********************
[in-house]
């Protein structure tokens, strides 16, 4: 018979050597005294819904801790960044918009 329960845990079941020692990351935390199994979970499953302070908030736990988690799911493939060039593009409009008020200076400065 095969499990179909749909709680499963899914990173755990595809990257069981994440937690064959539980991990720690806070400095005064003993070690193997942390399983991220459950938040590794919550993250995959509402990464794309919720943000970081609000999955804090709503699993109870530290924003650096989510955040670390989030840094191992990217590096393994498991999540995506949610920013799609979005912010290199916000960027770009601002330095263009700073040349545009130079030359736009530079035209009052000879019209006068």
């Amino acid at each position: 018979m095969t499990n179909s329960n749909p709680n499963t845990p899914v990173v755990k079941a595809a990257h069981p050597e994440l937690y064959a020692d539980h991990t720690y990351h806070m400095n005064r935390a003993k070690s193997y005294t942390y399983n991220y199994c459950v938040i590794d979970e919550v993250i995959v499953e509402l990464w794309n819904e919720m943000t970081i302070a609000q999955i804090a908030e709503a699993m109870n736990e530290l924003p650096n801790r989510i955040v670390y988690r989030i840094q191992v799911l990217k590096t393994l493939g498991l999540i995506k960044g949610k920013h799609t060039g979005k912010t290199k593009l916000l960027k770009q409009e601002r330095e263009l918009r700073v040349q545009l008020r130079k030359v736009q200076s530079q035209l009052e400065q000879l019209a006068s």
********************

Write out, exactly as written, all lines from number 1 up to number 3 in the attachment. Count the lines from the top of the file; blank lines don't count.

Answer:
[in-house]
């Protein structure tokens, strides 16, 4: 018979050597005294819904801790960044918009 329960845990079941020692990351935390199994979970499953302070908030736990988690799911493939060039593009409009008020200076400065 095969499990179909749909709680499963899914990173755990595809990257069981994440937690064959539980991990720690806070400095005064003993070690193997942390399983991220459950938040590794919550993250995959509402990464794309919720943000970081609000999955804090709503699993109870530290924003650096989510955040670390989030840094191992990217590096393994498991999540995506949610920013799609979005912010290199916000960027770009601002330095263009700073040349545009130079030359736009530079035209009052000879019209006068």
């Amino acid at each position: 018979m095969t499990n179909s329960n749909p709680n499963t845990p899914v990173v755990k079941a595809a990257h069981p050597e994440l937690y064959a020692d539980h991990t720690y990351h806070m400095n005064r935390a003993k070690s193997y005294t942390y399983n991220y199994c459950v938040i590794d979970e919550v993250i995959v499953e509402l990464w794309n819904e919720m943000t970081i302070a609000q999955i804090a908030e709503a699993m109870n736990e530290l924003p650096n801790r989510i955040v670390y988690r989030i840094q191992v799911l990217k590096t393994l493939g498991l999540i995506k960044g949610k920013h799609t060039g979005k912010t290199k593009l916000l960027k770009q409009e601002r330095e263009l918009r700073v040349q545009l008020r130079k030359v736009q200076s530079q035209l009052e400065q000879l019209a006068s």